Children's Musical Theater knows how to paws for effect in 'Cats'
By Marianne Messina
MOST THEATER about the wonders of diversity runs just deep enough to make the eyes glaze over. Ironically, the musical Cats, Andrew Lloyd Webber's 18-year Broadway sensation, comes closer to celebrating different ways of being than any human-centric tale, maybe because it's just beyond the grasp of reason. The nonexistent or at least nonsensical story happens on a full-moon night when a junkyard full of "Jellicle Cats" come out for the Jellicle Ball—where the tribe patriarch "Old Deuteronomy" will choose one cat to ascend to the "Heaviside Layer."
Forget the search for allegory and symbolism in this tribute to the T.S. Eliot poems in Old Possum's Book of Practical Cats. Webber's attraction to the material came from his "affectionate" childhood memories. And the show lives in an irrational realm, like "familiar cats," inviting audiences in by way of a formal ball, complete with an introduction of dignitaries and a climactic crowning. At Children's Musical Theater San Jose's Mainstage production of Cats, the performers, ages 14 to 20, get it, and so did the animated audience that went along for their Jellicle mystery tour on opening night.
The Jellicle junkyard of set designer Kim A. Tolman and director/choreographer Jacob Brent is a gray clutter of multilevel crates and ladders, platforms and shelves overrun in the big ensemble numbers with cats. Marquee lighting onstage and Christmas-bulb lighting festooned over the crowd run on several circuits for various blinking effects. Throughout the show, Brent, the definitive "magical Mr. Mistoffelees" of London, Broadway and video productions, has put cats everywhere—pouring over the auditorium, perching above the audience at banisters that seemed to be made for this production, creeping up and down the aisles with their deliberative head movements and cat-painted faces. The effect, as you catch alien cat moves in peripheral vision or glimpse the green glow of eyes, is the sense of otherworldly omnipresence. Both Eliot and Webber would be proud.
The production is not overloud—these are mystical cats—yet the choral pieces come out full and quite beautiful, and the dancing has a powerful cohesion, with a full assemblage of 53 synchronous cats moving nimbly in inhuman ways. One of the outstanding dance duos features two thief cats, a cute and cocky Mungojerrie (Taggart Frost) and a twinkling Rumpleteazer (Kate Kumada). Elegantly in sync, they fill their acrobatic routine with "How'd they do that?" maneuvers, like the two-man cartwheel and the photo finish, where Kumada, one leg in the air, somehow balances herself on Frost's leg.
This production has many crowd-pleaser highlights, and not just the blowout when the sore-losing, evil Macavity (David Gromik) shorts out the lights and darkens the house. During the song of Skimbleshanks (Matt Hill) the rail yard cat, Brent has the troupe of Stray Cats create an ingenious locomotive engine: cats holding a three-hoop tent forming the engine body, a parasol for its cowcatcher, with cats rotating its large wheels as two more cats swing the linkage rod back and forth. Singing of moonlight to the famous "Memory" melody, Erin Garcia, as Sillabub, echoes the wistful quality of the somberly glowing moon overhead. Fallon Nunes' Grizabella moves with the dejection her tattered coat suggests. As the former "Glamour Cat" she returns from abroad old and disheveled to be rejected by a group hiss, more subconscious than sibilant.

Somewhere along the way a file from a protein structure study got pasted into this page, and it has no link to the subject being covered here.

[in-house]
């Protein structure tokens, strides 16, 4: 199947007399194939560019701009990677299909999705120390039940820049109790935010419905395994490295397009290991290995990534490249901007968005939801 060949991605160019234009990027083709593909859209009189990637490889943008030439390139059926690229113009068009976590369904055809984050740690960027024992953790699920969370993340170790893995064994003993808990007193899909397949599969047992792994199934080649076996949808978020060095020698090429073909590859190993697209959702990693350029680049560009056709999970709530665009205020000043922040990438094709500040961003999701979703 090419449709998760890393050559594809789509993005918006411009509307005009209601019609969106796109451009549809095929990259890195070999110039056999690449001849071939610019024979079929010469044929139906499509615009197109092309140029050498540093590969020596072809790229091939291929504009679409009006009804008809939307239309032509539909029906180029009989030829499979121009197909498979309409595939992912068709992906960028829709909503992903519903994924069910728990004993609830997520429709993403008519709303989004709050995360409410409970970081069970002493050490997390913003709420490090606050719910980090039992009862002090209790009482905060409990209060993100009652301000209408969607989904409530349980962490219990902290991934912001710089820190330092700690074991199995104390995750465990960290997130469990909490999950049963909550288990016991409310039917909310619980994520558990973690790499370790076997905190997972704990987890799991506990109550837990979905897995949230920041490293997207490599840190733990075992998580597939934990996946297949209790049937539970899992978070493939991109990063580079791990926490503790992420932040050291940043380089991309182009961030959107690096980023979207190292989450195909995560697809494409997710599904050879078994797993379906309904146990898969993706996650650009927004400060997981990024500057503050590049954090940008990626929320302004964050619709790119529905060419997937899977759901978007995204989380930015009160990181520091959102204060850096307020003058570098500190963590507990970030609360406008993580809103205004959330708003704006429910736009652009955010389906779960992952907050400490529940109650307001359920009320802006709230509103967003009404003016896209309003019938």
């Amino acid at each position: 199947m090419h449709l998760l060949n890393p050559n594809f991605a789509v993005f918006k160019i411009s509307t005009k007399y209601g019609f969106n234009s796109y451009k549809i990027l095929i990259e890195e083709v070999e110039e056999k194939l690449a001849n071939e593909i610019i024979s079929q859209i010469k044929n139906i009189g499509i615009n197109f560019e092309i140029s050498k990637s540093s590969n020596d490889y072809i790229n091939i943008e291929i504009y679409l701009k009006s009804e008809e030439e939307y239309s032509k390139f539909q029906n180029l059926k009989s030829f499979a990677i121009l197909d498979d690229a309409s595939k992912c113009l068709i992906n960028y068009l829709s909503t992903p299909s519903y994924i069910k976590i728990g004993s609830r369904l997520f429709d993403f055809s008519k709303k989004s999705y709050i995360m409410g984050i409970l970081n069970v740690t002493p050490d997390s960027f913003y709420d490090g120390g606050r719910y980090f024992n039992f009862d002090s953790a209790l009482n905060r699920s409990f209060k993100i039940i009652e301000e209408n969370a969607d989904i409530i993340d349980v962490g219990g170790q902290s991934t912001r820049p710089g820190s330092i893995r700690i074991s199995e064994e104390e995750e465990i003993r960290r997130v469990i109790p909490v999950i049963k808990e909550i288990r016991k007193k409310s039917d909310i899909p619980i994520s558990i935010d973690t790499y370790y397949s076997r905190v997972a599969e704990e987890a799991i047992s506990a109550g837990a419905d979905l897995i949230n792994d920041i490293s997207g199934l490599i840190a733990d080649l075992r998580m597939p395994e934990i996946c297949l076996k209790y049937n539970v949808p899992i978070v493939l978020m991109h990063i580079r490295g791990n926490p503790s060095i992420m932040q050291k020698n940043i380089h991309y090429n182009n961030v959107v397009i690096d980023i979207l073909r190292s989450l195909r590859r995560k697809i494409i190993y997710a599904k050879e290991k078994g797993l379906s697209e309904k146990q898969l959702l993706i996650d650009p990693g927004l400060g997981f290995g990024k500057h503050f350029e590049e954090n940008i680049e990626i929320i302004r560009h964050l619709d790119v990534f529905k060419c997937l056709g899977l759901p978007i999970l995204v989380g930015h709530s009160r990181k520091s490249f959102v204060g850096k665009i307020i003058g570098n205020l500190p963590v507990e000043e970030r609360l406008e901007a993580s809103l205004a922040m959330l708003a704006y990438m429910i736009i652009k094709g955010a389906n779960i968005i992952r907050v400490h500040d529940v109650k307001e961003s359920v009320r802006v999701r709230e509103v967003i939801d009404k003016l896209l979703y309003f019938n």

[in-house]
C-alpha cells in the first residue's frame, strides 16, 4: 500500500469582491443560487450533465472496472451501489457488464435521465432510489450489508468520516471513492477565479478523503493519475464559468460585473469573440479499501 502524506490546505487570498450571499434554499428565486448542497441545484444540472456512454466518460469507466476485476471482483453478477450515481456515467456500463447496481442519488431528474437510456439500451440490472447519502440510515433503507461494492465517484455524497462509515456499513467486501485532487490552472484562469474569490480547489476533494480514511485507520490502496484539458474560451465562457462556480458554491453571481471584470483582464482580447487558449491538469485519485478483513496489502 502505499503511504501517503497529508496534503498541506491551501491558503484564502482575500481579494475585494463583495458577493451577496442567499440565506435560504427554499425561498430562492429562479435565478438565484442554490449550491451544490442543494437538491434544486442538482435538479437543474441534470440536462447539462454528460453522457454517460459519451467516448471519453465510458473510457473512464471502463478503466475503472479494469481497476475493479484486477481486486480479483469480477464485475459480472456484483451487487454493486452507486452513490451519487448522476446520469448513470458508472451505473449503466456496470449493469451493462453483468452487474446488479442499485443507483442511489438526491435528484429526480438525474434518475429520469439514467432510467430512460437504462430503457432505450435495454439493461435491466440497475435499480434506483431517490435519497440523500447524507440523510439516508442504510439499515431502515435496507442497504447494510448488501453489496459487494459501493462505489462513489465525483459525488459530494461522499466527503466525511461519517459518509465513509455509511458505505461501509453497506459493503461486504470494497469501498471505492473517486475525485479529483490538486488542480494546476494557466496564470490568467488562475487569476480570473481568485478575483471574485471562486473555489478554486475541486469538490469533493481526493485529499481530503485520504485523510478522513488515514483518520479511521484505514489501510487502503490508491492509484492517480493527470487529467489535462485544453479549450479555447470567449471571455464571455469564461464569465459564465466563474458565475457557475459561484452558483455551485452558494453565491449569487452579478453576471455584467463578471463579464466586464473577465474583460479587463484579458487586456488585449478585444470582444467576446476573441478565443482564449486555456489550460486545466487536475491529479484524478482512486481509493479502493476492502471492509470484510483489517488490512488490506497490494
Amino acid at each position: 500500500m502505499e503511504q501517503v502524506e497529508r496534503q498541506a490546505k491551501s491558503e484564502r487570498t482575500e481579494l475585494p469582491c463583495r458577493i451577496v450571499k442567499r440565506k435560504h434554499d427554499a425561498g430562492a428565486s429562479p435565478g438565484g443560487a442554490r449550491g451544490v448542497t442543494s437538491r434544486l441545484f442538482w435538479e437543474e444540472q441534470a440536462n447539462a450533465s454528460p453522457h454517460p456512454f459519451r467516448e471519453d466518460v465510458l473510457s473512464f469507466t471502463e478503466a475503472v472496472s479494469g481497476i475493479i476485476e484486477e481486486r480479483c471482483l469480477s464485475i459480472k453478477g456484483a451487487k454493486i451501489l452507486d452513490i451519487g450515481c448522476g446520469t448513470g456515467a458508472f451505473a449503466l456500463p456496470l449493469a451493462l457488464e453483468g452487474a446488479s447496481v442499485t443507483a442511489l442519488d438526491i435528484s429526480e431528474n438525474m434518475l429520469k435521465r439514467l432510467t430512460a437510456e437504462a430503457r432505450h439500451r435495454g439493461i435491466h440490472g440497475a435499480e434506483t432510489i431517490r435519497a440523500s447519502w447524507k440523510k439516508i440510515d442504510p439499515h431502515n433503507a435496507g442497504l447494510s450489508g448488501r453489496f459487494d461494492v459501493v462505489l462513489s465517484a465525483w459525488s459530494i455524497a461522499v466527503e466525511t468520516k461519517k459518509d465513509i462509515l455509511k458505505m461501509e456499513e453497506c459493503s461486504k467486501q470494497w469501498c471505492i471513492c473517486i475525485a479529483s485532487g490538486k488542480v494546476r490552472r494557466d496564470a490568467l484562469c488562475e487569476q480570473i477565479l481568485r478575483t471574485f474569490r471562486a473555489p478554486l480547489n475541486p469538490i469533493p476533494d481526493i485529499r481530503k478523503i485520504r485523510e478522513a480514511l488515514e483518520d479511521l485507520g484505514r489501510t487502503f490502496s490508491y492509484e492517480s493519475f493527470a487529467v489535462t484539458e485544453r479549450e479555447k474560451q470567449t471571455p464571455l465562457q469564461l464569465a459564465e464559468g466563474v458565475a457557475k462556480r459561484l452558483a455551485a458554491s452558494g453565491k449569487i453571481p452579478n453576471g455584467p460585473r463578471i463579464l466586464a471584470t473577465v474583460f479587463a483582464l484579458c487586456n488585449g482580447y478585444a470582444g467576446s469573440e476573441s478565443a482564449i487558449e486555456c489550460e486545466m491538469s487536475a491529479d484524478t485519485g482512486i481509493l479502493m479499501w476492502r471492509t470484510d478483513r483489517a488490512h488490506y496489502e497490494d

Opening night's well-mixed, all-ages crowd especially favored the pelvis-action, showboating Rum Tum Tugger (Joey Dippel). As he flaunts his fur cape and gyrates his metal studded belt, girl cats scream hysteria from balconies. Another crowd pleaser was the sex-kitten (big brass duet of Demeter (Cynthia Pariente) and Bombalurina (Mimi Robinson) as they kicked and sang Macavity's praises. In her debut as lead costume designer, Carol Clever leaves no slouches in the cat costume department, from the princesslike, fluffy white Victoria (Alexandra Wilson) to Mr. Mistoffelees (Kelly Black), black leotard all abristle with silver bangles during that ambitious dance in which Mr. Mistoffelees conjures up the return of the kidnapped Deuteronomy. One caveat: Don't read the program until after the show. Amazement over the ages of the featured cats (14-16) can be distracting. But their spunk freshens this bright, eldritch production.
Cats, presented by Children's Musical Theater San Jose, runs Thursday-Friday at 7pm, Saturday at 2 and 7pm and Sunday at 1pm through May 20 at the Montgomery Theater, Market and San Carlos streets, San Jose. Tickets are $14/$19. (408.288.5437)
Send a letter to the editor about this story.